On The Road

A few days ago, I drove up to Minneapolis for a work project, up and back in a day with an overnight stay.

As I advanced northwest through the green hills on I-94, I had almost five hours to think too much. (For my California friends, we say I-for Interstate-followed by the number of the highway, hence, I-94. As opposed to you left coasters, who would call it, “THE 94.”  Yeah, that’s true my Wisconsin friends. Don’t ask. Just accept and move on.)

The last time I’d made this very same I-94 trek was nearly eight years ago in mid-November. Then, all the green hills were covered in white, with leaf-less trees and nubs of corn stalks barely peeking above the snow.

I was heading to a book signing at a Badgers’ bar-Rosen’s-near the Metrodome stadium where the Badgers would play the Gophers the next evening. Wisconsin won. Sorry Minnesota friends, facts is facts…though you probably assumed it anyway 😉

As I drove now, I recalled the unsettling place I was at in my life when I’d taken this same route from Madison through Tomah, Eau Claire, and Hudson to the Twin Cities years ago.

The initial excitement of my book publishing had waned and slid into a stressful venture to get books sold and get paid. The harsh realization I wouldn’t receive any book monies until the following June-per industry standard.

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My book advance-less than $1000-covered rent for one month so my book tour travels were paid for on my credit cards. Such is the standard way of life for a non-famous author.

I was never under the delusion I would get life-changing money but it was more distressing because I’d taken a hiatus from teaching work in Los Angeles to make space for this adventure of a fall book tour. No regrets but no money either.

Once this signing was over, I’d return to LA and attempting to get my life back on track. The thin of ice of my relationship had broken and sunk. Feeling soaked, I had an ominous sense of too much freedom.

Nobody was waiting for me at my one bedroom apartment in California…wondering where I was, when I’d arrive, how the trip went, how many books I’d sold or interesting people I’d met or lessons I’d learned. Lots of question marks at the end of my thoughts and plans.

I was stayed with friends and family and friends of family at these signing stops in different cities to preserve my cash reserves.

In the backseat was a box holding 50 copies of my book, I was really hoping that box would be broken down and thrown out in some dumpster in the back alley of the bar. I returned with it intact, holding a dozen or so unsold, unsigned tomes.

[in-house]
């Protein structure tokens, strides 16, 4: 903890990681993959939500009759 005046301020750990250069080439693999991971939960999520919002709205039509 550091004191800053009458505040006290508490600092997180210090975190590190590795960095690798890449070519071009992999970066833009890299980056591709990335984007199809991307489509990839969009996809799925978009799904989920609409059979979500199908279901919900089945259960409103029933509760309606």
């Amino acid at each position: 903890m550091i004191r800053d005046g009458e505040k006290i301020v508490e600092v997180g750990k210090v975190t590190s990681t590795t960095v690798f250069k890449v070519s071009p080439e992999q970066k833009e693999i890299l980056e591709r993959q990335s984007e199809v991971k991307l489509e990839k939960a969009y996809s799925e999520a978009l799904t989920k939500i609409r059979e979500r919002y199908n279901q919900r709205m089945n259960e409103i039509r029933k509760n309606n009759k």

For you Midwesterners out there, you know mid-November is the heart of hunting season. A good number of cars had dead deer strapped on them.  One particular cadaver tied to the back of a wagon stared right at me.  Even with the slight bounce of this head, his quizzical expression locked in on me…looking for answers I didn’t have. (Deep, eh?)

The white Wisconsin landscape spontaneously sent snow swirls along the sides of the Interstate. My thoughts bounced like the tumbleweed flurries and dissipated into the ghostly gray sky.

(Really deep, eh? Kerouac, eat your heart out.)

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Speaking of-Jack Kerouac and I are both former college football players, travel writers and authors. He went on to become a cultural icon…and…I con spell “cultural.”

Nonetheless, his books On The Road and Lonesome Traveler appropriately apply–I was a lonesome traveler on the road.

Not this time.  Now, I have a wife who sent me off with well wishes and kisses, a smiley son whose sweet smelling head I could kiss before I backed my car out of the garage of my nice, comfortable home.

A wife who told me to get a steak and a beer and relax once I’d arrived at my destination. While I loved her thought and sentiment, I opted for the convenience of a sandwich and water from a Panera near the hotel before I crawled into bed and flipped through channels on the mounted, swiveled TV.

Boring but content, I’ve become.

The next morning, I woke up, ate breakfast, did my work and drove the reverse route home.

Thankful, that now, when I looked in the rearview mirror, the only thing lonesome was the road behind me.

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“Nothing behind me, everything ahead of me, as is ever so on the road.”— Jack Kerouac